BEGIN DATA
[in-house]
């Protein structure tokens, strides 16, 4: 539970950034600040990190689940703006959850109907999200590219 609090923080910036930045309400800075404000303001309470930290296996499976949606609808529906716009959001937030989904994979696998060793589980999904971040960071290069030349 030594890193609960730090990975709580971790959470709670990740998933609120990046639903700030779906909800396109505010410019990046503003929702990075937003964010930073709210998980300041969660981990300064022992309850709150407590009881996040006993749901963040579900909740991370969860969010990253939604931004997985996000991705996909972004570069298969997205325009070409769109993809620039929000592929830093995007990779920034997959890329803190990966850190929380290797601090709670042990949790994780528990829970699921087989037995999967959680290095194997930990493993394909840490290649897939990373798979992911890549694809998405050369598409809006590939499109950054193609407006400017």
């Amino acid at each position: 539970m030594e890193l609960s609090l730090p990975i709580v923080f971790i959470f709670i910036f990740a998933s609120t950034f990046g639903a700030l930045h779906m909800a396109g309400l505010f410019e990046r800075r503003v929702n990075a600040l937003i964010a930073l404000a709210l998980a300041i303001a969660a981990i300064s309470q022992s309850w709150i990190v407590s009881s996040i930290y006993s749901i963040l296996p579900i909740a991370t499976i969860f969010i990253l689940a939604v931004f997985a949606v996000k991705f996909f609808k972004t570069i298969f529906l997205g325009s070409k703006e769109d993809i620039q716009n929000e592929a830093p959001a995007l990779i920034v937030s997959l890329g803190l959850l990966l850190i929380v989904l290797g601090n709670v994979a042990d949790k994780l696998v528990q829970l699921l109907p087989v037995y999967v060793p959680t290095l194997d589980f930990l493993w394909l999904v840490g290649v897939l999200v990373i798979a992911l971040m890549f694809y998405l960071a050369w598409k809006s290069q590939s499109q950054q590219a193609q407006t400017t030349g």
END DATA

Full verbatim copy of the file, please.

[in-house]
């Protein structure tokens, strides 16, 4: 539970950034600040990190689940703006959850109907999200590219 609090923080910036930045309400800075404000303001309470930290296996499976949606609808529906716009959001937030989904994979696998060793589980999904971040960071290069030349 030594890193609960730090990975709580971790959470709670990740998933609120990046639903700030779906909800396109505010410019990046503003929702990075937003964010930073709210998980300041969660981990300064022992309850709150407590009881996040006993749901963040579900909740991370969860969010990253939604931004997985996000991705996909972004570069298969997205325009070409769109993809620039929000592929830093995007990779920034997959890329803190990966850190929380290797601090709670042990949790994780528990829970699921087989037995999967959680290095194997930990493993394909840490290649897939990373798979992911890549694809998405050369598409809006590939499109950054193609407006400017």
């Amino acid at each position: 539970m030594e890193l609960s609090l730090p990975i709580v923080f971790i959470f709670i910036f990740a998933s609120t950034f990046g639903a700030l930045h779906m909800a396109g309400l505010f410019e990046r800075r503003v929702n990075a600040l937003i964010a930073l404000a709210l998980a300041i303001a969660a981990i300064s309470q022992s309850w709150i990190v407590s009881s996040i930290y006993s749901i963040l296996p579900i909740a991370t499976i969860f969010i990253l689940a939604v931004f997985a949606v996000k991705f996909f609808k972004t570069i298969f529906l997205g325009s070409k703006e769109d993809i620039q716009n929000e592929a830093p959001a995007l990779i920034v937030s997959l890329g803190l959850l990966l850190i929380v989904l290797g601090n709670v994979a042990d949790k994780l696998v528990q829970l699921l109907p087989v037995y999967v060793p959680t290095l194997d589980f930990l493993w394909l999904v840490g290649v897939l999200v990373i798979a992911l971040m890549f694809y998405l960071a050369w598409k809006s290069q590939s499109q950054q590219a193609q407006t400017t030349g």